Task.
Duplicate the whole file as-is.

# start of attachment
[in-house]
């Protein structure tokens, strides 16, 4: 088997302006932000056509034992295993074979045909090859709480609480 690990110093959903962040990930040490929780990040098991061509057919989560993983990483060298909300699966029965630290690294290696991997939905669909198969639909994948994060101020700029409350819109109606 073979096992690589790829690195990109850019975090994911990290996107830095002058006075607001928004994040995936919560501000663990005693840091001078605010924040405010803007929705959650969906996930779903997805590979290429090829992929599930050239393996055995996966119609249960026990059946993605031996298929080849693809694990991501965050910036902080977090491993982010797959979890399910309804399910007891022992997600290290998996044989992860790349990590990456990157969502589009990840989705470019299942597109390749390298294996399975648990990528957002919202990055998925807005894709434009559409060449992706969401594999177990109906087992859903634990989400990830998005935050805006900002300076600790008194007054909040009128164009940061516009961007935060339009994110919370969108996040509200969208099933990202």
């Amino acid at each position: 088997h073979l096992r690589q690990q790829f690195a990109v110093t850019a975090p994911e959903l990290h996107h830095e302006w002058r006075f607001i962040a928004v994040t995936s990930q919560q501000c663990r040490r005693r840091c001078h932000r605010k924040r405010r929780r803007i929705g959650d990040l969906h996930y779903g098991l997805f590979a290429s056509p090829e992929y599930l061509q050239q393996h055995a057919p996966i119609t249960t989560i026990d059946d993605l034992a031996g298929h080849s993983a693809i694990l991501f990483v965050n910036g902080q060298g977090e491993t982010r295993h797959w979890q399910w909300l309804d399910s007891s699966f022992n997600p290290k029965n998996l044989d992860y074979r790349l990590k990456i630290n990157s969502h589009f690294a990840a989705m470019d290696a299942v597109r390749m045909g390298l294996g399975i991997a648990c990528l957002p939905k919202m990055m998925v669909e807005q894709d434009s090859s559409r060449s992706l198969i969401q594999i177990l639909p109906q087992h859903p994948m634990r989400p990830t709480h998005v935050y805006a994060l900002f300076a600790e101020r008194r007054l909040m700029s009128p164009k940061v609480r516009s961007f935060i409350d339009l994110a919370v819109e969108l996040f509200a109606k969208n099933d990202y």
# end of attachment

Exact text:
[in-house]
């Protein structure tokens, strides 16, 4: 088997302006932000056509034992295993074979045909090859709480609480 690990110093959903962040990930040490929780990040098991061509057919989560993983990483060298909300699966029965630290690294290696991997939905669909198969639909994948994060101020700029409350819109109606 073979096992690589790829690195990109850019975090994911990290996107830095002058006075607001928004994040995936919560501000663990005693840091001078605010924040405010803007929705959650969906996930779903997805590979290429090829992929599930050239393996055995996966119609249960026990059946993605031996298929080849693809694990991501965050910036902080977090491993982010797959979890399910309804399910007891022992997600290290998996044989992860790349990590990456990157969502589009990840989705470019299942597109390749390298294996399975648990990528957002919202990055998925807005894709434009559409060449992706969401594999177990109906087992859903634990989400990830998005935050805006900002300076600790008194007054909040009128164009940061516009961007935060339009994110919370969108996040509200969208099933990202």
């Amino acid at each position: 088997h073979l096992r690589q690990q790829f690195a990109v110093t850019a975090p994911e959903l990290h996107h830095e302006w002058r006075f607001i962040a928004v994040t995936s990930q919560q501000c663990r040490r005693r840091c001078h932000r605010k924040r405010r929780r803007i929705g959650d990040l969906h996930y779903g098991l997805f590979a290429s056509p090829e992929y599930l061509q050239q393996h055995a057919p996966i119609t249960t989560i026990d059946d993605l034992a031996g298929h080849s993983a693809i694990l991501f990483v965050n910036g902080q060298g977090e491993t982010r295993h797959w979890q399910w909300l309804d399910s007891s699966f022992n997600p290290k029965n998996l044989d992860y074979r790349l990590k990456i630290n990157s969502h589009f690294a990840a989705m470019d290696a299942v597109r390749m045909g390298l294996g399975i991997a648990c990528l957002p939905k919202m990055m998925v669909e807005q894709d434009s090859s559409r060449s992706l198969i969401q594999i177990l639909p109906q087992h859903p994948m634990r989400p990830t709480h998005v935050y805006a994060l900002f300076a600790e101020r008194r007054l909040m700029s009128p164009k940061v609480r516009s961007f935060i409350d339009l994110a919370v819109e969108l996040f509200a109606k969208n099933d990202y």